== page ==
One of the greatest gifts you can give one you love (and vice-versa) is to look at their face and into their eyes, literally and figuratively. To enter them and spend time, without judgement, inside of them. To gently yet assertively bear witness to their strengths and pitfalls. And to report back what you have seen … without judgement. In other words, be a trustworthy, observant friend. AND a constructive critic. To distill what the world sees … for better or worse.  

Open your eyes.
Open your eyes.

As we get older, we think we’ve figured life out, that we put forth our best selves. But, who we are and how we seem are often quite different, because our neural pathways and patterns, driven by self-preservation, become trenches with walls so high they block our ability to see what we have become … and hinder our ability to make critical behavioral adjustments.

Do you trust someone enough to let them see you? Raw, broken and without the mask you wear daily? Are you ready to hear their report with an objective sense of openness and wonder? 

Artists of Miami - Stuart Sheldon
Photos by So-Min Kang

And who do you love that could use your eyes? 


Come see my newest piece THIS SATURDAY, Feb 27th
String Theory // Doors of Perception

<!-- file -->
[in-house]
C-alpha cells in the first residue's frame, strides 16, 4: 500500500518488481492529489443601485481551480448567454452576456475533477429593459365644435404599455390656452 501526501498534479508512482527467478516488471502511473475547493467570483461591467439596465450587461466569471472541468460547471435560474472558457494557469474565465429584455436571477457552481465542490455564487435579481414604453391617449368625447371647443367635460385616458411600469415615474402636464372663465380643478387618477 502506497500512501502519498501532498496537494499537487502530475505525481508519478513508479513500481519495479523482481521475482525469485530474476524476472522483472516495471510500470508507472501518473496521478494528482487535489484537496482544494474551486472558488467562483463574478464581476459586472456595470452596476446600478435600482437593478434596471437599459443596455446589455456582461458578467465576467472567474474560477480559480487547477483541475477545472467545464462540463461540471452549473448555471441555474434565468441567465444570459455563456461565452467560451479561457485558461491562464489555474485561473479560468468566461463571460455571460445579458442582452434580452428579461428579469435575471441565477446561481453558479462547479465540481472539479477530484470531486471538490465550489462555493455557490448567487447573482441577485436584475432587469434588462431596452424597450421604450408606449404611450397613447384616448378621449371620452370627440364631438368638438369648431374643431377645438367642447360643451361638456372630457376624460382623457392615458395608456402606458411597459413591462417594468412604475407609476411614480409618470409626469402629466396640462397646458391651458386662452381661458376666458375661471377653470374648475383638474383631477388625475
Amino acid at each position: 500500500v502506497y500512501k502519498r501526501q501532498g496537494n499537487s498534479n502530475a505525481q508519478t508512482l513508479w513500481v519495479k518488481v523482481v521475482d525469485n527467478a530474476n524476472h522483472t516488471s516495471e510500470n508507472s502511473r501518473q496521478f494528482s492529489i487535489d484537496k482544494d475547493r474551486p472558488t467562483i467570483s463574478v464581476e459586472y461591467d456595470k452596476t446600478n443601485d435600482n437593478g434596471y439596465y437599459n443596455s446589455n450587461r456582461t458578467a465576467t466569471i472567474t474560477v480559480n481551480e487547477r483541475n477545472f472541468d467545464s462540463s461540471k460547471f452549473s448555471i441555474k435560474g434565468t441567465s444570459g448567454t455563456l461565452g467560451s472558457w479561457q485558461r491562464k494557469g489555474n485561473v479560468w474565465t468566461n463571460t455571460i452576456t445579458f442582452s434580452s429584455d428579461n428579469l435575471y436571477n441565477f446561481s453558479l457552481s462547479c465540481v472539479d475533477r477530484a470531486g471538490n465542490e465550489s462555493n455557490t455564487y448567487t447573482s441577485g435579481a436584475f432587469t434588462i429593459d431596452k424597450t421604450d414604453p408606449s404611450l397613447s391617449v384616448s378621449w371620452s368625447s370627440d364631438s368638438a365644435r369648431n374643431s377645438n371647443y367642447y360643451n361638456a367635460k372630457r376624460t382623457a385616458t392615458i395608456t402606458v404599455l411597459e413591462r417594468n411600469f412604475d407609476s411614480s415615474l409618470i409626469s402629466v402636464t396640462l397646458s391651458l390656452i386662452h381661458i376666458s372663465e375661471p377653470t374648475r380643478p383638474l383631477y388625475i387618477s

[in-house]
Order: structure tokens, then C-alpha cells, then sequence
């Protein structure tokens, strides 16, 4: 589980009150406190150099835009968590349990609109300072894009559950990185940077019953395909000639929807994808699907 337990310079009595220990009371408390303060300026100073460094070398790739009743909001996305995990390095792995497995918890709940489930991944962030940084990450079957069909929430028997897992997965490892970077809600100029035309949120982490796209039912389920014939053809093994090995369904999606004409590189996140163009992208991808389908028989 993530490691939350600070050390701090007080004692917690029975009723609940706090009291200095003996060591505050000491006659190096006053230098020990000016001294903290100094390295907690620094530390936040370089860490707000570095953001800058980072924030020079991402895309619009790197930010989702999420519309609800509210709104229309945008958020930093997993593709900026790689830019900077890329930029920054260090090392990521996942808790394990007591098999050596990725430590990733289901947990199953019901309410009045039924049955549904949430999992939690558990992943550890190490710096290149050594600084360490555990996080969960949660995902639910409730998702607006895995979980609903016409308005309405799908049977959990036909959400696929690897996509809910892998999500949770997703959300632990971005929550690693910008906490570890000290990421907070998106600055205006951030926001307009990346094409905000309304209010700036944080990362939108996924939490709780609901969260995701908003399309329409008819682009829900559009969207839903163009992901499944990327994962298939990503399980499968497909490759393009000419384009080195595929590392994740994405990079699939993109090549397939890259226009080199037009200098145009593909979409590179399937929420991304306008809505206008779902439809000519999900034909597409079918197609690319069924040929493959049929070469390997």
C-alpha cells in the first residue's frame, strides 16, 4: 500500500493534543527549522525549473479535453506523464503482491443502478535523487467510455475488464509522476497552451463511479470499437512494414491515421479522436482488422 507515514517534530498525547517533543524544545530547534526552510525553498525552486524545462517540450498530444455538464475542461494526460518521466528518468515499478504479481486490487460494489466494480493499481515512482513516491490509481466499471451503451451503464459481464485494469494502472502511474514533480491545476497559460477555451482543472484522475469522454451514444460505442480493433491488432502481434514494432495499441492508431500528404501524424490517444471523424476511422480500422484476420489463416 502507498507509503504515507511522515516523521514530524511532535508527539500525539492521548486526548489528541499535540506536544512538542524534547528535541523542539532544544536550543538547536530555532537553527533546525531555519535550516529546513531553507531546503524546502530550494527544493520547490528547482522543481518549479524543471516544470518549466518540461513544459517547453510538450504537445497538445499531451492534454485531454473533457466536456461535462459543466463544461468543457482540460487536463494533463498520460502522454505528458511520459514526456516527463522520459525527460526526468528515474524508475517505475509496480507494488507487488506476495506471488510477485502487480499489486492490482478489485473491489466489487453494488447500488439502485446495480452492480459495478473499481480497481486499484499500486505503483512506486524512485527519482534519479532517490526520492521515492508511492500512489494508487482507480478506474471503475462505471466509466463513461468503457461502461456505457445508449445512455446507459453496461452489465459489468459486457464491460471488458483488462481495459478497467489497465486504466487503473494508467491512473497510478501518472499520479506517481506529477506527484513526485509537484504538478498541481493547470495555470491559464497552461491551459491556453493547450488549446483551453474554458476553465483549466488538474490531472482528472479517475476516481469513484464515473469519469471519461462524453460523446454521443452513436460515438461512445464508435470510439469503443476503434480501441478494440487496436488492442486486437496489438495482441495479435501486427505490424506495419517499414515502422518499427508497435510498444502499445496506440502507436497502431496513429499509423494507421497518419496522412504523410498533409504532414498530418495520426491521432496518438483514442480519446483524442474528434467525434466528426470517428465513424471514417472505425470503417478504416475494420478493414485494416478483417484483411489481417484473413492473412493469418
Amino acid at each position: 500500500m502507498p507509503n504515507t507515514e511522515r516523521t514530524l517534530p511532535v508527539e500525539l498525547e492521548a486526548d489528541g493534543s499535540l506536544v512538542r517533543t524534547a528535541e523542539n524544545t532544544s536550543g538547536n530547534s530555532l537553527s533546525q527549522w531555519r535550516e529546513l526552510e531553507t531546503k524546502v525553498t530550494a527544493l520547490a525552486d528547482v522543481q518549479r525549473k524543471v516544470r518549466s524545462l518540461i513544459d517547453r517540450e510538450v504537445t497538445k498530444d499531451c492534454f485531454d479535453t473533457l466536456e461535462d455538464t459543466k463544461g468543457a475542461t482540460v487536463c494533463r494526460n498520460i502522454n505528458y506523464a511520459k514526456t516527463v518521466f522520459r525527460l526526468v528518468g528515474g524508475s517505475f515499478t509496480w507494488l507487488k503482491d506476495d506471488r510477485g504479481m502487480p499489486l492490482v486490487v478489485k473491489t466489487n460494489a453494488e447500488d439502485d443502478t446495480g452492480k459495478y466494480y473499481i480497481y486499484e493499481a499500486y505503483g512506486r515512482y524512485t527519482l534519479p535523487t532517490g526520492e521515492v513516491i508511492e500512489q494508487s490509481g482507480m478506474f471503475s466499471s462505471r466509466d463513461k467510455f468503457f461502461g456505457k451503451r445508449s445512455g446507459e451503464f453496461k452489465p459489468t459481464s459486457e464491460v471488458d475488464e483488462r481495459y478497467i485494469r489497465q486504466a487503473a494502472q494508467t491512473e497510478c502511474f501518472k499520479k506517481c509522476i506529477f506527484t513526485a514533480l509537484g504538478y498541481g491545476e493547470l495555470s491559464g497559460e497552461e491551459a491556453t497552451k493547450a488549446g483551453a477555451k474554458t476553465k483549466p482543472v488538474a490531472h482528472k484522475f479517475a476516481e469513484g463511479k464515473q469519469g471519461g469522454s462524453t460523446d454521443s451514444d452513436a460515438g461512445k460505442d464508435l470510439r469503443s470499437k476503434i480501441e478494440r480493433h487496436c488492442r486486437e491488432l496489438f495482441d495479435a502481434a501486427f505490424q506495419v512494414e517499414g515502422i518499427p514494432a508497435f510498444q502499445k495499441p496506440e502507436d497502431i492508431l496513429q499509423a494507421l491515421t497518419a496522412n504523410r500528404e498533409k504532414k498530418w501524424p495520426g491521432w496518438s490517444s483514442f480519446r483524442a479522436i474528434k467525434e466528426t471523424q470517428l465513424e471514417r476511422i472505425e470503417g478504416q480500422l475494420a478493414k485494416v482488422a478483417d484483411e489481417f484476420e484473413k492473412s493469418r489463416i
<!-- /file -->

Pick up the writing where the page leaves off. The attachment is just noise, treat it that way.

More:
Doors of Perception Exhibition Feb 27, 2016
Doors of Perception Exhibition Feb 27, 2016

Over 25 terrific artists received a door to transform into something special. Plus, everyone get’s a ball of string and is invited to interact with fellow partiers by yarn-bombing the room and navigating the maze of artist-designed doors. All while shaking your ass to superfunky Afrobeta, who the Miami New Times called “dance-a-licious beats.” RSVP is FREE but limited, use to get your name on the list!

Come knock on my door. Seen here in progress
Come knock on my golden door. Seen here in progress

Buzzing From the Stoke

Sam Freeski

At a religious service last month, invited to pray silently, I shut my eyes, inhaled deeply and began my routine gamut of wishes: ongoing health for my children, longevity for my parents, personal creative success, etc. Suddenly, my thoughts came crashing to earth, as I remembered my friend Ron and his 16-yr-old son, Sam, a champion freeskier who, just a week earlier, suffered a major wipeout and now lay in a serious coma.

It seems, when we invoke a higher power, most of us tend to reach for the lofty branches of future outcomes. But, as I sat in that service thinking of my buddy sitting beside his motionless son, my framework tilted backward, from future to present, from what I hoped to realize to what actually existed for me:

  • Healthy, big-hearted children
  • Living and loving parents
  • The use of my five senses
  • A magnificent life partner

If life was a song I’d title it Everything Can Change The Next Instant. And the chorus would be two words repeated over and over – Give Thanks.